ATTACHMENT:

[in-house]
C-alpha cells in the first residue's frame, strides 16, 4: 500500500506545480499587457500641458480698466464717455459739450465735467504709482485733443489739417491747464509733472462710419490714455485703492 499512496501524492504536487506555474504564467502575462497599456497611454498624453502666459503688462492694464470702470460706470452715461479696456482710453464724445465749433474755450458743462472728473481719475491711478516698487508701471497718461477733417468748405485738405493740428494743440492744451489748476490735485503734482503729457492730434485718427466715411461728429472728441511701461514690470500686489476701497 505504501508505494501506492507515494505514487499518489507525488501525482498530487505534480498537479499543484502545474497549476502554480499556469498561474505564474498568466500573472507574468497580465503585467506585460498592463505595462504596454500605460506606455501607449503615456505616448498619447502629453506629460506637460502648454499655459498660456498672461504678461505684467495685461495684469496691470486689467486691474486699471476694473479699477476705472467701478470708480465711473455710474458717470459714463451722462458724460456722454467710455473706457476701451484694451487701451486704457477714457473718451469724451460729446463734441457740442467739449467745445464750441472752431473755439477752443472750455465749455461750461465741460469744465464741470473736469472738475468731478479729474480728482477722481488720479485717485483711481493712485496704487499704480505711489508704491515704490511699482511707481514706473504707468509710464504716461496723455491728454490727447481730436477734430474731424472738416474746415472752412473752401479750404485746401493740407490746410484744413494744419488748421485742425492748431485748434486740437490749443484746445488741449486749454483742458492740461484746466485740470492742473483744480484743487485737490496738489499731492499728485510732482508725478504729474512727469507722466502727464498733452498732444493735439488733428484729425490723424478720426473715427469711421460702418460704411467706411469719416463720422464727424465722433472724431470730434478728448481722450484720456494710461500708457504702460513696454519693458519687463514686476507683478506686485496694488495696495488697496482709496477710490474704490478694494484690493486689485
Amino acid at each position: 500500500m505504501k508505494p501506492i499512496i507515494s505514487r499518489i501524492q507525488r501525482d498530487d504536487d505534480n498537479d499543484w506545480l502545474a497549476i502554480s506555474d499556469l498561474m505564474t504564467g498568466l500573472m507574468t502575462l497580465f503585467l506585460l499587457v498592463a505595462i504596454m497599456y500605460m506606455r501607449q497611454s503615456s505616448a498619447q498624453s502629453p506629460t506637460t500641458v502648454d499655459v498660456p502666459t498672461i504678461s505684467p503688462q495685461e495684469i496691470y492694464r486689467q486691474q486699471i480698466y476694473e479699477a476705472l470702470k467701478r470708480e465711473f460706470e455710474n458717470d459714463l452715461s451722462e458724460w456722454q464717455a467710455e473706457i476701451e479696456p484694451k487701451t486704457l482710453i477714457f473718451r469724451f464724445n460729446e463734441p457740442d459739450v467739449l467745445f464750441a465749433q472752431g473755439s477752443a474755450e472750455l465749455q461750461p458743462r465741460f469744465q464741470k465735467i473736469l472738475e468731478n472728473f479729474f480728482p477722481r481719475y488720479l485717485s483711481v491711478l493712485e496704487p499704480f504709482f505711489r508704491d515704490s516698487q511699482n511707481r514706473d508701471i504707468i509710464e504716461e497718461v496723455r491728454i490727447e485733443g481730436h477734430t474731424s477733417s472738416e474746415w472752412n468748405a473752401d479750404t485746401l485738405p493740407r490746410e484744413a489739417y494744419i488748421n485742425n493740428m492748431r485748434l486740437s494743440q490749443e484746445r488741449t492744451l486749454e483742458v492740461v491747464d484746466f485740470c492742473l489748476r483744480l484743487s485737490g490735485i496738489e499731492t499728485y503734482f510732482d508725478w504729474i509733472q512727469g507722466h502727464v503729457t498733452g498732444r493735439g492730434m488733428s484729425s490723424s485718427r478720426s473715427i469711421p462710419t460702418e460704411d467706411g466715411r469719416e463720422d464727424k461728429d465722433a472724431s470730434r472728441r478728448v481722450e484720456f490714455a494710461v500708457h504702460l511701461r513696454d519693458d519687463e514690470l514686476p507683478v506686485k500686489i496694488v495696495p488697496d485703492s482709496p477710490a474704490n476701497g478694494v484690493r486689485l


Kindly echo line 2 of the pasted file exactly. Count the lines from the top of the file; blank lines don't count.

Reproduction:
C-alpha cells in the first residue's frame, strides 16, 4: 500500500506545480499587457500641458480698466464717455459739450465735467504709482485733443489739417491747464509733472462710419490714455485703492 499512496501524492504536487506555474504564467502575462497599456497611454498624453502666459503688462492694464470702470460706470452715461479696456482710453464724445465749433474755450458743462472728473481719475491711478516698487508701471497718461477733417468748405485738405493740428494743440492744451489748476490735485503734482503729457492730434485718427466715411461728429472728441511701461514690470500686489476701497 505504501508505494501506492507515494505514487499518489507525488501525482498530487505534480498537479499543484502545474497549476502554480499556469498561474505564474498568466500573472507574468497580465503585467506585460498592463505595462504596454500605460506606455501607449503615456505616448498619447502629453506629460506637460502648454499655459498660456498672461504678461505684467495685461495684469496691470486689467486691474486699471476694473479699477476705472467701478470708480465711473455710474458717470459714463451722462458724460456722454467710455473706457476701451484694451487701451486704457477714457473718451469724451460729446463734441457740442467739449467745445464750441472752431473755439477752443472750455465749455461750461465741460469744465464741470473736469472738475468731478479729474480728482477722481488720479485717485483711481493712485496704487499704480505711489508704491515704490511699482511707481514706473504707468509710464504716461496723455491728454490727447481730436477734430474731424472738416474746415472752412473752401479750404485746401493740407490746410484744413494744419488748421485742425492748431485748434486740437490749443484746445488741449486749454483742458492740461484746466485740470492742473483744480484743487485737490496738489499731492499728485510732482508725478504729474512727469507722466502727464498733452498732444493735439488733428484729425490723424478720426473715427469711421460702418460704411467706411469719416463720422464727424465722433472724431470730434478728448481722450484720456494710461500708457504702460513696454519693458519687463514686476507683478506686485496694488495696495488697496482709496477710490474704490478694494484690493486689485